In a famous scene from the movie “The Naked Gun,” Leslie Nielsen tells a gathering crowd to “Move along folks, there’s nothing to see here.” Meanwhile, in the background, explosions erupt, fire consumes whole city blocks and the chaos he has unleashed fills the screen. I’m reminded of that scene every time I read the jeering and gibes of the press corps about farmers’ support of legislation which would preserve western civilization’s traditional understanding of the relationship between people and animals. We’re assured that farmers’ worries are just short of paranoia, and there’s nothing to see or worry about in the movement to protect animals. Nothing could be further from the truth. Like the buildings exploding on the movie screen, there is a movement in legal circles that should concern all of us.
Don’t believe me? Then perhaps the following examples will help.
Cass Sunstein is the “regulatory czar” in the Obama administration. In 2004, he wrote a book arguing, among other things, that animals should have legal standing to sue. Lawrence Tribe, the Harvard law professor who represented the Gore campaign before the U.S. Supreme Court in 2000, has also argued that animals should have the right to sue. The Ninth Circuit Court, the nation’s most liberal venue, has written approvingly of granting animals rights comparable to humans. In a recent losing court case, lawyers for the group People for the Ethical Treatment of Animals argued on the behalf of the killer whales at Sea World that the whales have constitutional rights and are protected by the 13th Amendment, which bans slavery.
A recent article by a couple of medical ethicists made an argument on similar grounds. They contend that since abortion is legal, there is no rational basis for outlawing infanticide. They maintain that human infants should have less legal standing than certain animals, because the animals are aware, and infants are not. Although the article caused a stir and has been disavowed by almost everybody involved, the mindset leading to such an outrageous conclusion is gaining ground in the kind of academic writing that often has real world consequences.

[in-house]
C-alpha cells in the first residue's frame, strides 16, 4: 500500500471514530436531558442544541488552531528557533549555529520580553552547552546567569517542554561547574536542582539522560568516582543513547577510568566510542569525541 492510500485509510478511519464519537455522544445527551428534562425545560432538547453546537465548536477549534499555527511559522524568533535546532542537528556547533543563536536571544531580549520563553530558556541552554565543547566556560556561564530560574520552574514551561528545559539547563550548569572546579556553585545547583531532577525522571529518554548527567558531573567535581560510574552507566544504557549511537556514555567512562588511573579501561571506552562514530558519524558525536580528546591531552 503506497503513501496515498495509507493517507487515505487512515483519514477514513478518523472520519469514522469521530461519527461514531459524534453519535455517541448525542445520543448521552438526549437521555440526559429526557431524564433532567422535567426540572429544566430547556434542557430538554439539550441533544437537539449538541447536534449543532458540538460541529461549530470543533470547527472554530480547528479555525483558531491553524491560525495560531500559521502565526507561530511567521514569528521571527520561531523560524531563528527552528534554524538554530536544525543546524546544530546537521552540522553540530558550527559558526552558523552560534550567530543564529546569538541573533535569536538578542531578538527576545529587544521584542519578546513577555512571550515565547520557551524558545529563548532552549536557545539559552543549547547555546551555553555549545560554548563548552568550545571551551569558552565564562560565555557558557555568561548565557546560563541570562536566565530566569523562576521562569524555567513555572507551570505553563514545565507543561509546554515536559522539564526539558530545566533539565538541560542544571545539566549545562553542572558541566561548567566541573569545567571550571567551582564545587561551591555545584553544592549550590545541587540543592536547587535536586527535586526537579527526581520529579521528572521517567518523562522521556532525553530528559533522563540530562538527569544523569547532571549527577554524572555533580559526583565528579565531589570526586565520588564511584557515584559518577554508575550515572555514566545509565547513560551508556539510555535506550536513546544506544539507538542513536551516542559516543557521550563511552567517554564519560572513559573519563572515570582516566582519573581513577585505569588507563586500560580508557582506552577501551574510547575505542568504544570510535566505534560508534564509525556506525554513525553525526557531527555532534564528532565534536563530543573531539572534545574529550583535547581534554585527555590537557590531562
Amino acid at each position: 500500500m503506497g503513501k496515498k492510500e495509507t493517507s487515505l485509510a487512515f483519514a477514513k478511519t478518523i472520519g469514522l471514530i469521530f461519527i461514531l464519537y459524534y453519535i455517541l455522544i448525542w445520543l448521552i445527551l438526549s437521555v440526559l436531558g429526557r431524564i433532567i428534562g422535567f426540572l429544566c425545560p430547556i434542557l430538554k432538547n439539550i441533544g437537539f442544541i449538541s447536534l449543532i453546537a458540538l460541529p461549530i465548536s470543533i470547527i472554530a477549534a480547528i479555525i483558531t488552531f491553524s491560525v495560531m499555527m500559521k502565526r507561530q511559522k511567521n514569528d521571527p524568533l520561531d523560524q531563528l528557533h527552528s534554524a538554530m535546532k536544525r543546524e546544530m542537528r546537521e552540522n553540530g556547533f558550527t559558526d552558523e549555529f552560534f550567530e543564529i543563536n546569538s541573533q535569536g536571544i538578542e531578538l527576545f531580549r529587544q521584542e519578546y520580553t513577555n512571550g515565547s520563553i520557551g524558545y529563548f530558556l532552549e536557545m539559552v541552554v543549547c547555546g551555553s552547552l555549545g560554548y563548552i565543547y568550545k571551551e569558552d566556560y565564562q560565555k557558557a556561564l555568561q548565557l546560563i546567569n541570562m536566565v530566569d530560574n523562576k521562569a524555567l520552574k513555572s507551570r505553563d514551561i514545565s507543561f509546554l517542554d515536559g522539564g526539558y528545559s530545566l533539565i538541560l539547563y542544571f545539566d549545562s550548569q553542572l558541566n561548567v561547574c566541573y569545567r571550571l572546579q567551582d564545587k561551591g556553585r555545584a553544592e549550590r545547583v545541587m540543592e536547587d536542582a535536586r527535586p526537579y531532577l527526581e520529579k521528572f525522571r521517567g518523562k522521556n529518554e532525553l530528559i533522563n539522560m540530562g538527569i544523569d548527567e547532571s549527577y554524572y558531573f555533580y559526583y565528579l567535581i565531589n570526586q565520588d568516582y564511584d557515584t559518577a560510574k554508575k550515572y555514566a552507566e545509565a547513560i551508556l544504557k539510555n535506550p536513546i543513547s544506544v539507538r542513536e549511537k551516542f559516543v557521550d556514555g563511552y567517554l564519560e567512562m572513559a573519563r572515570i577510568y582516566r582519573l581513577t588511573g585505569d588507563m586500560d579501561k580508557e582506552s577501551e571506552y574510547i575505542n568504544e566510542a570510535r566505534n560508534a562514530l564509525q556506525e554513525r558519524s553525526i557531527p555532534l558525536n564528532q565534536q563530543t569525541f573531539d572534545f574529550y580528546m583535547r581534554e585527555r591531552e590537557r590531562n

Speaking of real world consequences, a bill has recently been introduced in the Missouri Legislature to elevate the failure to report animal cruelty to the same level of crime as the failure to report the abuse of the disabled, the elderly and children. No one should ever ignore cruelty to animals, but surely our laws should continue to make a distinction between mistreatment of animals and the abuse of grandparents in hospitals or children at daycare. There is something to see here, and legislation that stakes out common sense understandings about the relationship between animals and people is needed. We have to act now in order to protect values so obvious to most of us.
This is why Missouri Farm Bureau strongly supports bills moving through the Missouri Legislature that would protect Missourians’ right to raise livestock, and why we support a bill that would codify the legal distinction between people and animals. A few short years ago I would have agreed with those who poke fun at farmers for supporting preemptive protections against animal rights activists. In a more rational world than the one we live in, we could depend on common sense to prevail. Those times are gone. We live in a world where ridiculous ethical and legal theorizing all too often find their way into our courts and onto our ballots. If it is possible to compare killer whales to human slaves, nothing can be taken for granted. We must act now to stand up for traditional values and all too uncommon common sense.